In 2003, I came back to Belfast after a stint in Europe and narrowly missed the Crescent Festival. Mairtin kept in touch and so I heard about the documentary he made about Paidraic Fiacc, he also told me to venture down the Arcadia Cafe last november where I prefered to read some poetry by Michael Stavaric (cf: our poems page) rather than my own and I definitely enjoyed him reading from his favourite poets, and they included John Berriman, Louis McNiece and William Auden and a lot of people I have never heard of. I was definitely chuffed to hear that he liked Franz Kafka a lot and that he had been to Prague so I could compensate my lack of poetic ability with storytelling, and yep and the music. Thanks to him I know how Sonic Youth and Patti Smith sound, and I will always associate them with him. In fact I am glad that a small collaboration came out of the writing class, without him, I could definitely not have depicted a scene in New York underground. As an editor for the Belfast Fortnight, Mairtin Crawfold  invited me to give an informal hand in the office as the mailings went out. Indeed, to me Mairtin was a journalist just the way I wanted them to be, I imagined them to be, including a mac and I hope that his reputation will grow in Belfast, and beyond. Therefore the following is both a tribute to him and an acknowledgement to the team and the guests at the Crescent.

Provided we get it right, these are the contents we are dealing with:
A talk with Francis Wheen and Nick Cohen, hosted by John O'Farrell
Outside down the Dublin Road, the current blockbusters
Padraic Fiacc at 80
Contemporary Cinema (intermezzo in the lobby)
Howl Night - The poetry of Allen Ginsberg
Close - A tribute to Mairtin Crawford

A talk with Francis Wheen and Nick Cohen, hosted by John O'Farrell
Astrologers, psychics and life coaches crowd the horizon. Are they gurus or charlatans. What rituals were enacted in the Blair's witching project? Francis Wheen's new book "How mumbo jumbo conquered the world" (Fourth estate) takes the pulse of mainstream culture and offers a discomforting prognosis "The bunkum stops here", splashed the Observer headline. "A hugely enjoyable sweep through the tangled thicket of superstition and gullibility in which modern man likes to ramble". said the Independent.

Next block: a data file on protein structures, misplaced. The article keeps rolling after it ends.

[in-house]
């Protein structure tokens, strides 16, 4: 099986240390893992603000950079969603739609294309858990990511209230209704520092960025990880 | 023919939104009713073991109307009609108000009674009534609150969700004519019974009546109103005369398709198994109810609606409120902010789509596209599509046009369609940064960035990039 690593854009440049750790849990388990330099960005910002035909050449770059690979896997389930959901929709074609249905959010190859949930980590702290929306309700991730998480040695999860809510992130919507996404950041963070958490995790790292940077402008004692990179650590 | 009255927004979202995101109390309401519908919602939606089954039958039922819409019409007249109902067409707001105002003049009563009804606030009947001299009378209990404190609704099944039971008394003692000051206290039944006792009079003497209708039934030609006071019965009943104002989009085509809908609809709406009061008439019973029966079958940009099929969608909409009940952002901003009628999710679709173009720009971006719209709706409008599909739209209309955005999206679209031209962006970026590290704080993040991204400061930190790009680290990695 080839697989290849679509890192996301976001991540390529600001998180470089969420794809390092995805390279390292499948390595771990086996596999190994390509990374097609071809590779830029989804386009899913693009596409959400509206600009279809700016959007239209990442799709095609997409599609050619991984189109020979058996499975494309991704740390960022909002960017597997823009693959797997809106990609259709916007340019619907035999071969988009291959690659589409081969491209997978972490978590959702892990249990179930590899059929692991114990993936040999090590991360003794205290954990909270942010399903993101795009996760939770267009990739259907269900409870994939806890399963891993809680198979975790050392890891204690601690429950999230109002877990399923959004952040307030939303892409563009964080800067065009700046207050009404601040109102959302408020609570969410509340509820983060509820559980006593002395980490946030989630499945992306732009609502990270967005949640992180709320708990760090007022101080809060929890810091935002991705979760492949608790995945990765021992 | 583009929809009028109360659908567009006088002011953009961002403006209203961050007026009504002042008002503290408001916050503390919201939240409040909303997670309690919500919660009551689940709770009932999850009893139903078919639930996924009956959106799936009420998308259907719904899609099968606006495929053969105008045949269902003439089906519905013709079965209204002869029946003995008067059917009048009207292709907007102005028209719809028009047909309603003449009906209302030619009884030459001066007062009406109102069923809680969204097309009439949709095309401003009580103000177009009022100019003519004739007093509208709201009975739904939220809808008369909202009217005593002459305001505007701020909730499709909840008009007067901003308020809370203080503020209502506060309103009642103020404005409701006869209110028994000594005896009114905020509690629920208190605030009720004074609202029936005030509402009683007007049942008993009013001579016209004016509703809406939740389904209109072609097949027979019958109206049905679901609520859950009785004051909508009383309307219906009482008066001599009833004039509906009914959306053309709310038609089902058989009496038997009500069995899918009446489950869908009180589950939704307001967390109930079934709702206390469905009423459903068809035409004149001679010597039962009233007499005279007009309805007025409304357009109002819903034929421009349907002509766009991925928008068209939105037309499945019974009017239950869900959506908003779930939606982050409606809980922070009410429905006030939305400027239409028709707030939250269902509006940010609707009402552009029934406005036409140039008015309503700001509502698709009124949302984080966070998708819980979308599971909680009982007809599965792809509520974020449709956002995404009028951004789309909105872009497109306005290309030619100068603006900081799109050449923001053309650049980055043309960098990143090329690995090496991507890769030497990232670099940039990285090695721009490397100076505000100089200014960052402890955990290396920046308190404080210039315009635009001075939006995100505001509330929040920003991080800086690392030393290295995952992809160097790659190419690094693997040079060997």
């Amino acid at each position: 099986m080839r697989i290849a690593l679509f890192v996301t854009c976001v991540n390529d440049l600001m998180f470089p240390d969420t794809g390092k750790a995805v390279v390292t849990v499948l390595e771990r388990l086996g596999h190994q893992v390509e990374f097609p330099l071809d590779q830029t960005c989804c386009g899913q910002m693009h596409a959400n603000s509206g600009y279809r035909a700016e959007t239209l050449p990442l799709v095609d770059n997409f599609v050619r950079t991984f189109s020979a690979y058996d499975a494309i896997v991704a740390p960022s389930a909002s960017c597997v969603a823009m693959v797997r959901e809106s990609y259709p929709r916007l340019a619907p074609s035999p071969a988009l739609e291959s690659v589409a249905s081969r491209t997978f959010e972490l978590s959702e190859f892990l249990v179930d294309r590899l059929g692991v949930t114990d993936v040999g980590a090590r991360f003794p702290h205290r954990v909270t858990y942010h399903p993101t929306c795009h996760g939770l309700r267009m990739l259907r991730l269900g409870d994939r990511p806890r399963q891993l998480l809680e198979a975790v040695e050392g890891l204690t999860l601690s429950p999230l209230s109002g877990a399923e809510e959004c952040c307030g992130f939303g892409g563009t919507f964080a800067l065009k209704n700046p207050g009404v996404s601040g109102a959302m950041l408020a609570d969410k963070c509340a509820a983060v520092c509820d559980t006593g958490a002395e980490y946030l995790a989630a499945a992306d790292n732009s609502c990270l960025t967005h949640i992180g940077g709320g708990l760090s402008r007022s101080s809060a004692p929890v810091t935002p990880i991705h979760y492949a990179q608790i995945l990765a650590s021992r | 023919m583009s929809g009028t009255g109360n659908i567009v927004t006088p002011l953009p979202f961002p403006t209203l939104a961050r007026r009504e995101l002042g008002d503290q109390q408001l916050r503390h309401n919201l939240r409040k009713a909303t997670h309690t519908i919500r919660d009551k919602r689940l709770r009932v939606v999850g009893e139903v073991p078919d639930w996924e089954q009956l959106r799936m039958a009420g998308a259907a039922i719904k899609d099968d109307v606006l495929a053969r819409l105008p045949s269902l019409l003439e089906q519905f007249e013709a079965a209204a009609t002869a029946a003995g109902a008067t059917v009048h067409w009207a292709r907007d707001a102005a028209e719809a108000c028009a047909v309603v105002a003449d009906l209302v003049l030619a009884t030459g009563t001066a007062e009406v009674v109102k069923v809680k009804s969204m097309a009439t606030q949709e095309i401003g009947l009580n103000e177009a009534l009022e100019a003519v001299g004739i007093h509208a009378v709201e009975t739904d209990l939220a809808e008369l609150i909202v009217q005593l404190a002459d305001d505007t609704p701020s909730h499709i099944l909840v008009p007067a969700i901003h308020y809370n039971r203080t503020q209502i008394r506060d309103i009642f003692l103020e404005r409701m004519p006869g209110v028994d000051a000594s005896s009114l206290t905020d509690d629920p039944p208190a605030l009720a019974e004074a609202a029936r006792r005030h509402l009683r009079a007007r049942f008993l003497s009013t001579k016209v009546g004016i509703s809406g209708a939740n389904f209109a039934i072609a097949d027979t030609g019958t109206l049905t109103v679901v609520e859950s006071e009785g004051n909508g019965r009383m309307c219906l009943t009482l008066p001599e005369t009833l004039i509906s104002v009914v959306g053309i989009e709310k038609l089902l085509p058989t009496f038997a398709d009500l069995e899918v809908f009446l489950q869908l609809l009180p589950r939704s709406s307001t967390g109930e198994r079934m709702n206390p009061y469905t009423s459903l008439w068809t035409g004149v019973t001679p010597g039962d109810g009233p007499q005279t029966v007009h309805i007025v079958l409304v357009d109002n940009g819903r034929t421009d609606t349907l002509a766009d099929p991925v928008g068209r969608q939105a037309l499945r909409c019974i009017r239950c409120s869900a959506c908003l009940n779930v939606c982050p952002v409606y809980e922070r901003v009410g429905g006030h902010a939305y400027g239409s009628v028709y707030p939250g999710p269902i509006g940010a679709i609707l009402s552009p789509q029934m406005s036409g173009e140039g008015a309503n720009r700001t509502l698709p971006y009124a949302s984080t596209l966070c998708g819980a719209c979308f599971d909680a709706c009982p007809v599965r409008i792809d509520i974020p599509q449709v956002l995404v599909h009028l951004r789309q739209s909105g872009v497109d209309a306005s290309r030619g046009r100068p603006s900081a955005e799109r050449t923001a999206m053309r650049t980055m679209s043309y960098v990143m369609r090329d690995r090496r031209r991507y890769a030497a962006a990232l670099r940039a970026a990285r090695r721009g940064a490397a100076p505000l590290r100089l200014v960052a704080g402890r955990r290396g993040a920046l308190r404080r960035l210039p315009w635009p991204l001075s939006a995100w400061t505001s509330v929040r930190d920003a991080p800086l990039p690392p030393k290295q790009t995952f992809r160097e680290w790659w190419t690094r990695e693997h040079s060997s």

“Wheen’s thesis is simply stated. Reason is on the retreat. The values of the Enlightement “an insistence on intellectual autonomy, a rejection of tradition, and authority, as the infallible sources of truth, a loathing for bigotry and persecution, a commitment to free enquiry, a belief that, (in Francis Bacon’s ?the philosopher, not the painter, ed ?“knowledge is indeed power ?are daily being betrayed. And armed with a sizzling pen, a filling cabinet as big as the Albert Hall, and a banner bearing the legend “scepticism and sobriety? the crusading Wheen has come to open our eyes to the danger of that betrayal (not without a sense of humour, judging by this description, ed) (written by David McKie, The Guardian Newspapers, Feb 7th 2004)

This evening, Wednesday 31st March of this hallowed year 2004, Mr Wheen from the town of London starts to say that the original title was meant to be "A brief history of b*******s" and that the publisher suggested "25 years of history on how we stopped thinking". 1979 marks a turning point in modern history. Back then the fundamentalists got to power in Teheran and Margaret Thatcher got into power with speeches about the end of liberal thoughts and some quotes by St Francis of Assisi and a strong faith in the market. Leotard made his case about post-modernism a movement that attributes equal value to all statements and likes to speak and show with inverted commas: "as soandso would say....", conclusion: this is the end of the narrative.

In his book "The End of History", the economist Fukuyama compares history to a football match, and now capitalist values have won the cup final.". Michael Samuel Hattington argues in "Clash of civilizations" that civilizations are hermetic (thus rendering inter-civilization dialogue superfluous, ed, don't assume this editor has read all Francis's archive because it's big as the Albert Hall of London).

Currently new age theories, third ways in politics with spiritual advisers are around, there is a general hostility to modernity and enlightment, fundamentalists want to get back to the basics and seal their thoughts, groovy thoughts want to return to primal and primitive worlds. Most of them hate scientific empiricism (powers of deduction by using scientific methods). Some even claim that there is no such thing as reality. This gave revisionists like David Irving the opportunity to deny evidence and claim that gas chambers in concentration camps never existed and this is an insult to the victims who died in those very gas chambers.